Son of former Libyan ruler Muammar Gaddafi runs for president


On Sunday, the son of Libya’s late dictator Muammar Gaddafi appeared in public for the first time in nearly a decade to register as a presidential candidate for a December election intended to help end the years of upheaval that have followed his father’s overthrow.

Saif al-Islam al-Gaddafi, 49, appeared in an electoral commission video signing documents at the polling center in the southern town of Sebha, wearing a traditional brown robe and turban, as well as a grey beard and glasses.

Gaddafi is one of the most well-known — and divisive — candidates for president, with eastern military leader Khalifa Haftar, Prime Minister Abdulhamid al-Dbeibah, and parliament speaker Aguila Saleh.

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While his name is one of Libya’s most well-known, and he formerly played a key role in policymaking before the 2011 Nato-backed revolt that toppled his family’s dictatorship, he hasn’t been seen in almost a decade.

His formal participation into an election whose rules are still being contested by Libya’s feuding factions may raise additional concerns about a campaign that features candidates deemed unsuitable in some parts of the country.

Despite the fact that major Libyan factions and foreign countries have expressed support for elections on December 24, the vote is still in doubt as different entities argue over the rules and timeline.

Those who disrupt or impede the vote will face sanctions, according to a big conference in Paris on Friday, but with less than six weeks until the election, there is still no agreement on rules governing who should be allowed to run.

While Gaddafi is likely to appeal to nostalgia for the era before his father was deposed by a Nato-backed uprising in 2011 that ushered in a decade of instability and violence, observers think he may not emerge as the front-runner.

Many Libyans remember the Gaddafi era as one of brutal despotism, and Saif al-Islam and other former regime elites may find it difficult to rally as much support as significant competitors now that they are no longer in power.

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Moammar al-Gadhafi was kidnapped and killed by opposition fighters outside his hometown of Sirte in October 2011. Days later, as he attempted to depart Libya for Niger, Saif al-Islam was apprehended by militants from the hilly Zintan region.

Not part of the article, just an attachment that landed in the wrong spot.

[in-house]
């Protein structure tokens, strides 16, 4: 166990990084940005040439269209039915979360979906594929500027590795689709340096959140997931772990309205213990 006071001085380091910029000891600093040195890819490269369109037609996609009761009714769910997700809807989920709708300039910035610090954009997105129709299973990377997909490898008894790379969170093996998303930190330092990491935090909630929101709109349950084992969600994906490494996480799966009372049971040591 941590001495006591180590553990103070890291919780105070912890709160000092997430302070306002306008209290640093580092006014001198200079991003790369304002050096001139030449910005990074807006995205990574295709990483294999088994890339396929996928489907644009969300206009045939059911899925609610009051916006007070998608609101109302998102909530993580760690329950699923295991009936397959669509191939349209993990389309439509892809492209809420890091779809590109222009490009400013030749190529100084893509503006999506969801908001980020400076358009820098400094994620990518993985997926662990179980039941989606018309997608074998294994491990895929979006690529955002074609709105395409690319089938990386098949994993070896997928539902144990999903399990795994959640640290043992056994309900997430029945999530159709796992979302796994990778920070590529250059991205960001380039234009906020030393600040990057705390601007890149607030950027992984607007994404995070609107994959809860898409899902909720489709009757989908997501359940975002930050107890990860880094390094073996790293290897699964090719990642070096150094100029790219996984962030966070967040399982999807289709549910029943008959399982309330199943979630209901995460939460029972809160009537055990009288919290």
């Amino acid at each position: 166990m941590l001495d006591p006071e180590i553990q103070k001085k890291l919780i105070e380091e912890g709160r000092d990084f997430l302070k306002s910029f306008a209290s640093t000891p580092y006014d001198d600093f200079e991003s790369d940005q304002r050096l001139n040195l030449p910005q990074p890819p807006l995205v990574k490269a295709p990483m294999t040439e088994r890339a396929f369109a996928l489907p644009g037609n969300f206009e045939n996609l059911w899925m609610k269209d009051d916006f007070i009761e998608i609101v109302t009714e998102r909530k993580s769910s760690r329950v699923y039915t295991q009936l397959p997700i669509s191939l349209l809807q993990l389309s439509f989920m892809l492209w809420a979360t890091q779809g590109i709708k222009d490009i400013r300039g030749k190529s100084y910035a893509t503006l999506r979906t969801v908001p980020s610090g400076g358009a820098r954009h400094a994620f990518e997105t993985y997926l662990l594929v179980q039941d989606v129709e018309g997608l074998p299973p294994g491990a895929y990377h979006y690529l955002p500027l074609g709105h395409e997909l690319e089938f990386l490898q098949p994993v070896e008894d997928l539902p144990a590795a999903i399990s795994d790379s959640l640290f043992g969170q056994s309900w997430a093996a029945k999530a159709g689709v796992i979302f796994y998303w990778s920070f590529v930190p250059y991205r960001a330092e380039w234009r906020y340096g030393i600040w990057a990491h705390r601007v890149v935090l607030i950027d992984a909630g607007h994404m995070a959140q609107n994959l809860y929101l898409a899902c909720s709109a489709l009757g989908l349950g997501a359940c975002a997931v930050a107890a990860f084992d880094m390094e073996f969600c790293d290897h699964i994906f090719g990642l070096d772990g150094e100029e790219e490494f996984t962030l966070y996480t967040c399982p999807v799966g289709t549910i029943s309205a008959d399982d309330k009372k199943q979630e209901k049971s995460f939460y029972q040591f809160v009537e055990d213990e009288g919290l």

After just over a decade, Saif al-Islam has become something of a cipher for Libyans. Zintan fighters kept him hidden for years, and his thoughts on the problem remain unknown.

He spoke to the New York Times early this year, but he has yet to make a public appearance addressing directly to Libyans.

Gaddafi’s presidential ambitions were complicated by the fact that he was prosecuted in absentia in 2015 by a Tripoli court in which he appeared via video link from Zintan and was condemned to death for war crimes including the massacre of demonstrators during the 2011 rebellion.

If he appeared openly in Tripoli, he would almost certainly face arrest or other dangers. The International Criminal Court has also issued an arrest warrant for him.

Saif al-Islam, educated at the London School of Economics and a proficient English speaker, was previously regarded by many governments as Libya’s respectable, Western-friendly face, and a probable heir apparent.

But when a rebellion broke out in 2011 against Muammar Gaddafi’s long rule, Saif al-Islam immediately chose family and clan loyalties over his many friendships in the West, telling Reuters television: “We fight here in Libya; we die here in Libya”.


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